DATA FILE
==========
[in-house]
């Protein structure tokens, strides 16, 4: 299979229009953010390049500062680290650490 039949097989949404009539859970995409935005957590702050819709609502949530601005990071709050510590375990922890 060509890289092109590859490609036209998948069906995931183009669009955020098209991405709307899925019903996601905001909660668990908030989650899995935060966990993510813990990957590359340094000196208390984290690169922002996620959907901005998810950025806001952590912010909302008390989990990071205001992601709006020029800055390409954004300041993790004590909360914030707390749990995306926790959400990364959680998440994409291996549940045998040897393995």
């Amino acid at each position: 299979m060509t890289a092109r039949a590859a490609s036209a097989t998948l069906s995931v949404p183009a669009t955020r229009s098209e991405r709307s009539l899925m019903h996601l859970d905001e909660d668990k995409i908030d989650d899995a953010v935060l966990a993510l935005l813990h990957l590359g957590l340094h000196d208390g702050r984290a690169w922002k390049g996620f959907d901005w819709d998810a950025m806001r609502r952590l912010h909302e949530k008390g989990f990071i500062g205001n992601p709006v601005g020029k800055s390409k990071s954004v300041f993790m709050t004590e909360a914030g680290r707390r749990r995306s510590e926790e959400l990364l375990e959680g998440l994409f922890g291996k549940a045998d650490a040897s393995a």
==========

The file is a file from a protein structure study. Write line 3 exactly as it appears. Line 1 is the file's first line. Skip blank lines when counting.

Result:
């Amino acid at each position: 299979m060509t890289a092109r039949a590859a490609s036209a097989t998948l069906s995931v949404p183009a669009t955020r229009s098209e991405r709307s009539l899925m019903h996601l859970d905001e909660d668990k995409i908030d989650d899995a953010v935060l966990a993510l935005l813990h990957l590359g957590l340094h000196d208390g702050r984290a690169w922002k390049g996620f959907d901005w819709d998810a950025m806001r609502r952590l912010h909302e949530k008390g989990f990071i500062g205001n992601p709006v601005g020029k800055s390409k990071s954004v300041f993790m709050t004590e909360a914030g680290r707390r749990r995306s510590e926790e959400l990364l375990e959680g998440l994409f922890g291996k549940a045998d650490a040897s393995a």